(Check out the list so far)
The Movie: Rocky (1976)
One Sentence Plot Summary: Rocky Balboa serves as a Great White Hope against Apollo Creed.
Why It’s on the List:
I’m not a huge boxing fan, yet this is the first of three boxing films I’m going to be writing about this week. The story of this movie is almost as interesting as the movie itself. Sylvester Stallone himself was an underdog who wrote a script and was very broke. He got the script into the hands of the right producers, and at a time when cinema was producing some awfully depressing films, Rocky served as hope; the ultimate underdog story. There had been other underdog sports movies before, but this was a whole new level. It incredibly won Best Picture over two of the greatest films of the century, All the President’s Men and Network. While I think those latter two films are indeed better, this is indeed one of the most iconic films ever produced.
This is certainly not a perfect film. There are some awkward moments, and I think audiences would be shocked by how slow paced it was. There’s also very little boxing relative to the sequels and spin-offs as we see Rocky fight Spider Rico and then Apollo Creed. Stallone is as vulnerable as he’s ever been, and the script he crafted feels so down to earth. There are some issues, but Rocky Balboa got a one in a million shot (not unlike Sylvester Stallone), and went the distance. John Avildson makes Philadelphia feel the kind of grimey that so many other 1970s films have.
What struck me so much on the rewatch was how dark the film is. Rocky works for a loan shark and is basically a hitman. Adrian is clearly in an abusive relationship with her alcoholic brother as she can’t even have the confidence to leave the house for a date. There’s also some subtleness that so many modern films seem to be missing. It’s never blatantly obvious Rocky is being set up to failure. No one ever comes out and directly, but the script lays just enough bread crumbs to provide clarity, climaxing with Rocky saying he just wants to go the distance (if ever there was a mantra for our times).
This movie gets so many of the small moments right, from the conversation on the ice skating rink to Rocky wanting desperately to find Adrian after the fight is over. This remains a hell of a film.
*Rocky lifted many elements from Chuck Wepner’s life, and it always felt wrong Wepner didn’t get compensation until decades later.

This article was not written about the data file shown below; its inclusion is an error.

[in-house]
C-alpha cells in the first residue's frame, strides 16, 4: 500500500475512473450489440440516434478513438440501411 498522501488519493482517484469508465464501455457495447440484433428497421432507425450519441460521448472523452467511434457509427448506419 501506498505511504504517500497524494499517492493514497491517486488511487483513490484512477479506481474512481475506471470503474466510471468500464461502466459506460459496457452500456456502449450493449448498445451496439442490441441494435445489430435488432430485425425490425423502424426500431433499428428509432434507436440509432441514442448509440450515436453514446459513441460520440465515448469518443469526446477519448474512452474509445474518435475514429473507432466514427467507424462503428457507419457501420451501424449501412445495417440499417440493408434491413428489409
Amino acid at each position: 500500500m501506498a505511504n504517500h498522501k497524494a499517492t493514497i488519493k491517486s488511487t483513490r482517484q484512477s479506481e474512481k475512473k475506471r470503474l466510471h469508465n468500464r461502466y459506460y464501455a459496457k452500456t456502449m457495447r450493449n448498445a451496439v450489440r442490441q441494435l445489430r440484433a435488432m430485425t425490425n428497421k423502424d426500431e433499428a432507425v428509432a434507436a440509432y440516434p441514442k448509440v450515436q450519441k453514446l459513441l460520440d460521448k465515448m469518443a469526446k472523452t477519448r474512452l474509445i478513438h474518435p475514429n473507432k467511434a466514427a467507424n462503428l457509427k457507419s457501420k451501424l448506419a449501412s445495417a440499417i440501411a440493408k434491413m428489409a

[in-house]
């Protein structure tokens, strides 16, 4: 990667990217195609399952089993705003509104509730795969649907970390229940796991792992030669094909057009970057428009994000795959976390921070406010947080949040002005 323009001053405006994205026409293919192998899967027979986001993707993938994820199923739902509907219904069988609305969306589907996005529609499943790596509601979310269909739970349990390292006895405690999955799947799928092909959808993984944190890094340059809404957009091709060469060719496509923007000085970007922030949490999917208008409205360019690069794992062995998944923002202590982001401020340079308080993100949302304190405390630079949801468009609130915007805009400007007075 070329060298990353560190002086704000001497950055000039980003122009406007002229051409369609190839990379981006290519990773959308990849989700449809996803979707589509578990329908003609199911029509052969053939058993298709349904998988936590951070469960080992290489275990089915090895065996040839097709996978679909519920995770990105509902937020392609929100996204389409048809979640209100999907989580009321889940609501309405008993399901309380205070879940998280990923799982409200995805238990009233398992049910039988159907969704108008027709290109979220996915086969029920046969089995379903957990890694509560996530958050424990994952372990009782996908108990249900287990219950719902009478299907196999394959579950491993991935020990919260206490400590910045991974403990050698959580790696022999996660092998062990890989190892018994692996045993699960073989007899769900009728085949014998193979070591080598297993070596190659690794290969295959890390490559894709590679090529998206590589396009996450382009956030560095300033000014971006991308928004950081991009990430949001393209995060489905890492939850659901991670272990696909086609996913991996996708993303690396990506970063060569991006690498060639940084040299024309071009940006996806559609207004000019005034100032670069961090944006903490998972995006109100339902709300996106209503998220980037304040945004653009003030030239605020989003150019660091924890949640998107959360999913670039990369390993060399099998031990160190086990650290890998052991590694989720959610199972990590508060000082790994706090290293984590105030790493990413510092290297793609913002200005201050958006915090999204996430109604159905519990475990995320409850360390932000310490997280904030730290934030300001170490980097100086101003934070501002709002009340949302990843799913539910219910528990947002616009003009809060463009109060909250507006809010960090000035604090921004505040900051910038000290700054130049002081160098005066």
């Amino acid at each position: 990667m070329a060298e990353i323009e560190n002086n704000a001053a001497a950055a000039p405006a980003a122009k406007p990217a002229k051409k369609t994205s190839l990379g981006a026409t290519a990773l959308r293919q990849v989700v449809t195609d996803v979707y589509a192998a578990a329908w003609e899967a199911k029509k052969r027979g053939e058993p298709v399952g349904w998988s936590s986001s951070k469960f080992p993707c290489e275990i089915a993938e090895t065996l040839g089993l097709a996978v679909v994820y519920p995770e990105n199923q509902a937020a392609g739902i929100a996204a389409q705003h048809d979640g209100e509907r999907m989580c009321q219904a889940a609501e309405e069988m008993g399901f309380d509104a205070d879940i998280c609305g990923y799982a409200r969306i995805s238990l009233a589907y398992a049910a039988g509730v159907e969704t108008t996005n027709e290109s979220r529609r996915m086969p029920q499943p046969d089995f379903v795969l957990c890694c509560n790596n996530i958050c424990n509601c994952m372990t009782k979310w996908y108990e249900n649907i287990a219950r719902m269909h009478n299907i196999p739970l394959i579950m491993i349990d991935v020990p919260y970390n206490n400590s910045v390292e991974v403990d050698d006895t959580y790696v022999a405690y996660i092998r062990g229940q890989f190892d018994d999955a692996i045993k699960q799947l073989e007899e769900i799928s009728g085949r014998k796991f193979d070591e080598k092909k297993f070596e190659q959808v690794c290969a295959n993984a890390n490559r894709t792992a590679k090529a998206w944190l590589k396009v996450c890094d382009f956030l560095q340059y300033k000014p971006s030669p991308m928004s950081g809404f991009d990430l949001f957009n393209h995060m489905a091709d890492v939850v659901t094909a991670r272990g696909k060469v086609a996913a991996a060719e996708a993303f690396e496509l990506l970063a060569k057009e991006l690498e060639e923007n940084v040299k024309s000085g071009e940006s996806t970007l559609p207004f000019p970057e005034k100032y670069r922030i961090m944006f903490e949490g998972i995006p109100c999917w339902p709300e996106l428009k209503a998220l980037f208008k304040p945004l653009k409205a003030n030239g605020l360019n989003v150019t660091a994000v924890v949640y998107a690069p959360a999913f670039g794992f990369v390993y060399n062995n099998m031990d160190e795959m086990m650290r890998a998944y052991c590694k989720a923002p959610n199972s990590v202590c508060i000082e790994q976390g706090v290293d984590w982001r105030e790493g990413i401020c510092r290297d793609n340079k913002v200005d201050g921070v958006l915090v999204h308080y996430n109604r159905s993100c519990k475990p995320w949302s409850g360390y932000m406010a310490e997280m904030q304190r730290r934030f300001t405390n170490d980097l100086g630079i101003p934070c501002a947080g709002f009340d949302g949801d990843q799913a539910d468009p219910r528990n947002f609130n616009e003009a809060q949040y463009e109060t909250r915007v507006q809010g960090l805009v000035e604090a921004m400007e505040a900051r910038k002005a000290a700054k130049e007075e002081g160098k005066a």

*Rocky Balboa is a Great White Hope. Apollo Creed may be based on Muhammad Ali in some ways, but the former is much more focused on external things. Ali was someone who cared about humanity and had strong political views. Apollo is very much an empty vessel.
*The Rocky, Adrian, and Paulie stuff is weird. Paulie is clearly abusive toward his sister, but Rocky comes off like a stalker at times. In 1976, this isn’t a problem, but it’s definitely creepier in 2020.
MVP: Sylvester Stallone is the impetus for all of this as both the sole-credited screenwriter and star of the film. You can see the potential of him as an actor. He’s not some jacked up action star here but someone trying to live his life on the streets of Philadelphia. He is only able to better himself through the luck of having a memorable nickname and being a Great White Hope for people wanting to see Apollo Creed defeated. Stallone has showed his ability as an actor a number of times…but maybe not enough. Regardless, this was the start of a near 50 year career and legacy for this franchise.
Best Performance: Burgess Meredith is incredible as Mickey. He’s a very angry and bitter old man, but the scene where he shows real vulnerability, knowing Rocky is his last chance at a contender is compelling. In a movie loaded with great back and forths, Rocky and Mickey have one for the ages. It’s unclear how much Mickey cares about Rocky, but in the end, Rocky realizes they need each other. Meredith is kind of a forgotten man, but he brings so much. In a way, he’s the Alec Guinness of this franchise except with a lot more oneliners.
Best Quote: “Ah come on, Adrian, it’s true. I was nobody. But that don’t matter either, you know? ‘Cause I was thinkin’, it really don’t matter if I lose this fight. It really don’t matter if this guy opens my head, either. ‘Cause all I wanna do is go the distance. Nobody’s ever gone the distance with Creed, and if I can go that distance, you see, and that bell rings and I’m still standin’, I’m gonna know for the first time in my life, see, that I weren’t just another bum from the neighborhood.” – Rocky
Is there a sequel? Boy were there.
How were they? Rocky II is pretty depressing for the first 90 minutes, and Adrian is written as a nag. Rocky III is entertaining, even though Paulie is really racist. Rocky IV might be the most iconic bad movie of all-time. Rocky V never happened. Rocky Balboa was a solid way for the franchise to end once and for all as they returned to the heart of the character. It should have been over, but…
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One thought on “Jerome’s 100 Favorite Movies Ever: Rocky”
This movie gets so many of the small moments right, ……. exactly. THe pet shop and the turtles, and my favorite line (or, one of them in paraphrase- “yea, but to me, it’s [just] Thursday.” The rest of the Rocky sequels don’t even come close to the original. — And, “Apollo is very much an empty vessel.” excellent point.